While I've been enjoying the fabulous cuisine in Puerto Rico (a very close second to Mexican food, which is also the food of Heaven), it has presented an interesting dilemma to a mom of food-allergic kids.

We first became aware of Ariana's food allergies about four years ago. Her reactions included hives, incontinence, eczema and behavioral symptoms. Once we eliminated her allergens, her skin cleared, she was diaper-free day and night, and her behavior went back to the calm little girl we knew was inside. I often wonder how many kids struggle with allergies that cause problems in toilet learning or behavior that the parents don't recognize--I wasn't familiar with those symptoms before.

The first year we were eliminating wheat, dairy, corn, eggs, peanuts, green beans, olives, and possibly some others that I've forgotten. Since she was breastfeeding, I had to avoid all her allergens, too. Later, she passed some food challenges, but Joel started breaking out in hives. He tested positive to black beans, pork, corn, and dairy. While hives are never fun, the only one who has ever gone to the hospital for a reaction is Elena, who is allergic to eggs, rice, cinnamon, berries and black beans.

We try to eat what we want as much as possible. I can make allergen-free versions of just about everything, especially desserts. The kids cook all the time and are very aware of what they can and cannot eat, and watch out carefully for Elena. Thankfully, many of the foods that they couldn't eat before are now safe for them. Right now, we only have to avoid Elena's allergens, as well as black beans for Joel, and eggs, green beans and olives for Ariana.

While we aren't as healthy as I would like to be, cooking from scratch and constant label reading has helped. We still do some fast food, etc. as well as some convenience foods. At the same time, the kids don't even bother to ask for things like turquoise cereal or yogurt, because "it has too many chemicals and weird things in there". And though we don't strictly avoid peanuts, with all the other allergy issues I have been reluctant to have them a regular part of our diet.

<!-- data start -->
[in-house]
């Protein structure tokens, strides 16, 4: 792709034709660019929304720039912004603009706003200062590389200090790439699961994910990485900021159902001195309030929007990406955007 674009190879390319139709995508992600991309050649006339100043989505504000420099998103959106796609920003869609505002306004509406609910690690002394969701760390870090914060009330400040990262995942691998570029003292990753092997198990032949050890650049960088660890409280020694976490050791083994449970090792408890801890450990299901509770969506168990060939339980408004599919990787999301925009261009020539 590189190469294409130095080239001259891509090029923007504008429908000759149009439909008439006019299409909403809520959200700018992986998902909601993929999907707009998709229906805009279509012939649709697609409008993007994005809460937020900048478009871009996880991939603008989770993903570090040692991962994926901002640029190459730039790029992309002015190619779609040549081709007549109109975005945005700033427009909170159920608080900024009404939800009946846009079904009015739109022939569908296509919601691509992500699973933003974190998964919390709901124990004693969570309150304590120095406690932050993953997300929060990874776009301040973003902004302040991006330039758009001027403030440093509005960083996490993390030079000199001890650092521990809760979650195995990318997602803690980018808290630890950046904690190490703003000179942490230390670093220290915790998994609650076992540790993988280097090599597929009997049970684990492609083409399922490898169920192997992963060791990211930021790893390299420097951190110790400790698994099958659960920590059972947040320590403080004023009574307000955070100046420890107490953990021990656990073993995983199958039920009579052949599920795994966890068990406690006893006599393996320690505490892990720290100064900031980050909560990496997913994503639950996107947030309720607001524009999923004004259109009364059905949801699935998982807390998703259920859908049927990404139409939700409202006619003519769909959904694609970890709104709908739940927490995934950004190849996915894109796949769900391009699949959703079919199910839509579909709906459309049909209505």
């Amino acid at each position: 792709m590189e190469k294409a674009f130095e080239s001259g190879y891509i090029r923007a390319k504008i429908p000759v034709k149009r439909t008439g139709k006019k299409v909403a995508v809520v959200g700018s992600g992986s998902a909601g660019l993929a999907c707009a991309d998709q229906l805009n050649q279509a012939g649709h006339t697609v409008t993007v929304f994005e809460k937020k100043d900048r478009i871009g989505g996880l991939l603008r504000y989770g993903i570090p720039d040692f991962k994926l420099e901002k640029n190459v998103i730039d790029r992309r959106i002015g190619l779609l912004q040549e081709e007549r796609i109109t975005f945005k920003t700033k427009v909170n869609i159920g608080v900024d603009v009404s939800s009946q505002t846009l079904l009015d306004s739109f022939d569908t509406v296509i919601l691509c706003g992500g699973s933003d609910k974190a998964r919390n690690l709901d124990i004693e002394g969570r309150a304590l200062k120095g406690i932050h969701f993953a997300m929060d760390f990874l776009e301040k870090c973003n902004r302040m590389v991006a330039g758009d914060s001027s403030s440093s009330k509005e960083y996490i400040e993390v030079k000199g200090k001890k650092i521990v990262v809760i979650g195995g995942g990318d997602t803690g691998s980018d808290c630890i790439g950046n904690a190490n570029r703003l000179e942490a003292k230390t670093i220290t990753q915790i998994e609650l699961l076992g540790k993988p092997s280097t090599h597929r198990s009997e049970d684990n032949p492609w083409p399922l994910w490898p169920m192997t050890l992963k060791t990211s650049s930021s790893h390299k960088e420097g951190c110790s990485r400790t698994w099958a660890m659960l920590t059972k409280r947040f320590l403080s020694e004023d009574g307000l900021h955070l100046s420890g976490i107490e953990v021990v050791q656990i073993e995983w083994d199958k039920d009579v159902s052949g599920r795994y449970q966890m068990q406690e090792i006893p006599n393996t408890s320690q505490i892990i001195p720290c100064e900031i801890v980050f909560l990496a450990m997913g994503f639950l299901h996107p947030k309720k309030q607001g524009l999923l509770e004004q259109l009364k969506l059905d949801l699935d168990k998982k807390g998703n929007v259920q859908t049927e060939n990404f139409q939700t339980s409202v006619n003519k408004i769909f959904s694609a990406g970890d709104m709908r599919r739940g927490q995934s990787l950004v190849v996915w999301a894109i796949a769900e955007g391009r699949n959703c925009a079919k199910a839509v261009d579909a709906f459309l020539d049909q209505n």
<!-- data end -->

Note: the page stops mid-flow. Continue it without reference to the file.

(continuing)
However, the first several days in Puerto Rico, Ariana was having horrible breakouts of eczema. It was the worst I had ever seen her. Puerto Rico uses olive oil in everything--one restaurant we went to told us that they didn't have a single thing that didn't contain EVOO. Usually, oils aren't as allergenic, but EVOO is. And because it isn't always obvious which foods contain, we have had to resort to fast food every day for her. I don't like a constant diet of BK or McD's, but at least they don't contain olive oil.

The hotel breakfasts were almost entirely egg-based, and it has been difficult for her to get any protein. Some days our excursions have meant that we have incredibly active mornings, and she really needed something substantial. So she has been eating PB&J every morning now. Elena and I have also done this many days. Even though Ariana's skin is clearing up, I still feel as if I am doing something forbidden.

So, our food world has turned upside down--we are deliberately seeking out junk food and PB. At least no one is reacting now.